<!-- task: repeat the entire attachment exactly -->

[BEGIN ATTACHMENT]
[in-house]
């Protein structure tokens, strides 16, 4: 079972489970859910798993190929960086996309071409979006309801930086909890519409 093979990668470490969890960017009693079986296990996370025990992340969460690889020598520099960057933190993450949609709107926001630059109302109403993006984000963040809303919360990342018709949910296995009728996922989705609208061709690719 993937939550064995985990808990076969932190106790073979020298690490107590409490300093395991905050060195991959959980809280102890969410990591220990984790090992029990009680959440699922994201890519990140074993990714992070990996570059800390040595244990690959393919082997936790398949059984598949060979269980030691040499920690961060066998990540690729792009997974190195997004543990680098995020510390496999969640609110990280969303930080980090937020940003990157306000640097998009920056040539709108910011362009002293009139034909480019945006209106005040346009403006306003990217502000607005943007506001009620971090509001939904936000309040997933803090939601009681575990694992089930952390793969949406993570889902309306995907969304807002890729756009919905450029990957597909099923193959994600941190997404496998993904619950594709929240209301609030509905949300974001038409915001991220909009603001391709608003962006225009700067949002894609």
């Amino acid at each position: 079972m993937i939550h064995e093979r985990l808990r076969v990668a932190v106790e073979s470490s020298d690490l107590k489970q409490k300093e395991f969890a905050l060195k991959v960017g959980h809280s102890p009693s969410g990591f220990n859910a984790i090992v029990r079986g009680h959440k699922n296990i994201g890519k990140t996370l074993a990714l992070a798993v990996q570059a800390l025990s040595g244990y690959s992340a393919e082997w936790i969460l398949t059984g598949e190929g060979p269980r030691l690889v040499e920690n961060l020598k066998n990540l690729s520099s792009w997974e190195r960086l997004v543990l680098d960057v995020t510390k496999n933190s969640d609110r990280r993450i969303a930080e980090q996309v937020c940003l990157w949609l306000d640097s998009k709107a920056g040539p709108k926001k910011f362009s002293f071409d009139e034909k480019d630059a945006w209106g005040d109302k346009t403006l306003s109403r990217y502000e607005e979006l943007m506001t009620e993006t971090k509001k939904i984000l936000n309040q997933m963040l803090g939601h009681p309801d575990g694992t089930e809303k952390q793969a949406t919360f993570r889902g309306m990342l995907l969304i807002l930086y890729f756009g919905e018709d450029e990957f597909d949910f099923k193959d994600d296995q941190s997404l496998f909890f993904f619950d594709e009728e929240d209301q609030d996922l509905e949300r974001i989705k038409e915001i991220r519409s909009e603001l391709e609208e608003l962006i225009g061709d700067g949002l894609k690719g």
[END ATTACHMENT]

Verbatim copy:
[in-house]
């Protein structure tokens, strides 16, 4: 079972489970859910798993190929960086996309071409979006309801930086909890519409 093979990668470490969890960017009693079986296990996370025990992340969460690889020598520099960057933190993450949609709107926001630059109302109403993006984000963040809303919360990342018709949910296995009728996922989705609208061709690719 993937939550064995985990808990076969932190106790073979020298690490107590409490300093395991905050060195991959959980809280102890969410990591220990984790090992029990009680959440699922994201890519990140074993990714992070990996570059800390040595244990690959393919082997936790398949059984598949060979269980030691040499920690961060066998990540690729792009997974190195997004543990680098995020510390496999969640609110990280969303930080980090937020940003990157306000640097998009920056040539709108910011362009002293009139034909480019945006209106005040346009403006306003990217502000607005943007506001009620971090509001939904936000309040997933803090939601009681575990694992089930952390793969949406993570889902309306995907969304807002890729756009919905450029990957597909099923193959994600941190997404496998993904619950594709929240209301609030509905949300974001038409915001991220909009603001391709608003962006225009700067949002894609």
């Amino acid at each position: 079972m993937i939550h064995e093979r985990l808990r076969v990668a932190v106790e073979s470490s020298d690490l107590k489970q409490k300093e395991f969890a905050l060195k991959v960017g959980h809280s102890p009693s969410g990591f220990n859910a984790i090992v029990r079986g009680h959440k699922n296990i994201g890519k990140t996370l074993a990714l992070a798993v990996q570059a800390l025990s040595g244990y690959s992340a393919e082997w936790i969460l398949t059984g598949e190929g060979p269980r030691l690889v040499e920690n961060l020598k066998n990540l690729s520099s792009w997974e190195r960086l997004v543990l680098d960057v995020t510390k496999n933190s969640d609110r990280r993450i969303a930080e980090q996309v937020c940003l990157w949609l306000d640097s998009k709107a920056g040539p709108k926001k910011f362009s002293f071409d009139e034909k480019d630059a945006w209106g005040d109302k346009t403006l306003s109403r990217y502000e607005e979006l943007m506001t009620e993006t971090k509001k939904i984000l936000n309040q997933m963040l803090g939601h009681p309801d575990g694992t089930e809303k952390q793969a949406t919360f993570r889902g309306m990342l995907l969304i807002l930086y890729f756009g919905e018709d450029e990957f597909d949910f099923k193959d994600d296995q941190s997404l496998f909890f993904f619950d594709e009728e929240d209301q609030d996922l509905e949300r974001i989705k038409e915001i991220r519409s909009e603001l391709e609208e608003l962006i225009g061709d700067g949002l894609k690719g």